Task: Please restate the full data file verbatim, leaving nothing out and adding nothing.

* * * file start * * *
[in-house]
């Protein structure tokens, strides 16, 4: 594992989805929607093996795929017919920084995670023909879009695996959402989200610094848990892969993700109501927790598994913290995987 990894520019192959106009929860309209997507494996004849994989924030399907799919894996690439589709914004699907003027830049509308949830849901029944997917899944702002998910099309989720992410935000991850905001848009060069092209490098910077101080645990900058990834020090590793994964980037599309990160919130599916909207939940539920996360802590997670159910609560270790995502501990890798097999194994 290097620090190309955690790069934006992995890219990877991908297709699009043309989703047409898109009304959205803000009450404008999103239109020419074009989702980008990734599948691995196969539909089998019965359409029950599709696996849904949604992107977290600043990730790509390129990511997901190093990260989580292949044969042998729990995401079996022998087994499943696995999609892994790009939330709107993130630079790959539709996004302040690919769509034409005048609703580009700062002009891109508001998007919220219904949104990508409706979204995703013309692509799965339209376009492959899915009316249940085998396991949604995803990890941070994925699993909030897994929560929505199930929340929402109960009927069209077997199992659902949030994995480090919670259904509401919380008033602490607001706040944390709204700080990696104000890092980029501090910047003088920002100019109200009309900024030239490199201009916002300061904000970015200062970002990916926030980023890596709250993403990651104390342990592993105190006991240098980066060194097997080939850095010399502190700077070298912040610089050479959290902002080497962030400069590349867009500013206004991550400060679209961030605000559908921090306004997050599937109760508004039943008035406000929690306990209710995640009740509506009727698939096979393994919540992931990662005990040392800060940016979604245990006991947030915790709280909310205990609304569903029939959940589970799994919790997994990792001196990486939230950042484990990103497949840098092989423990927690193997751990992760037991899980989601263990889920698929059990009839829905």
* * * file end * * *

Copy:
[in-house]
């Protein structure tokens, strides 16, 4: 594992989805929607093996795929017919920084995670023909879009695996959402989200610094848990892969993700109501927790598994913290995987 990894520019192959106009929860309209997507494996004849994989924030399907799919894996690439589709914004699907003027830049509308949830849901029944997917899944702002998910099309989720992410935000991850905001848009060069092209490098910077101080645990900058990834020090590793994964980037599309990160919130599916909207939940539920996360802590997670159910609560270790995502501990890798097999194994 290097620090190309955690790069934006992995890219990877991908297709699009043309989703047409898109009304959205803000009450404008999103239109020419074009989702980008990734599948691995196969539909089998019965359409029950599709696996849904949604992107977290600043990730790509390129990511997901190093990260989580292949044969042998729990995401079996022998087994499943696995999609892994790009939330709107993130630079790959539709996004302040690919769509034409005048609703580009700062002009891109508001998007919220219904949104990508409706979204995703013309692509799965339209376009492959899915009316249940085998396991949604995803990890941070994925699993909030897994929560929505199930929340929402109960009927069209077997199992659902949030994995480090919670259904509401919380008033602490607001706040944390709204700080990696104000890092980029501090910047003088920002100019109200009309900024030239490199201009916002300061904000970015200062970002990916926030980023890596709250993403990651104390342990592993105190006991240098980066060194097997080939850095010399502190700077070298912040610089050479959290902002080497962030400069590349867009500013206004991550400060679209961030605000559908921090306004997050599937109760508004039943008035406000929690306990209710995640009740509506009727698939096979393994919540992931990662005990040392800060940016979604245990006991947030915790709280909310205990609304569903029939959940589970799994919790997994990792001196990486939230950042484990990103497949840098092989423990927690193997751990992760037991899980989601263990889920698929059990009839829905």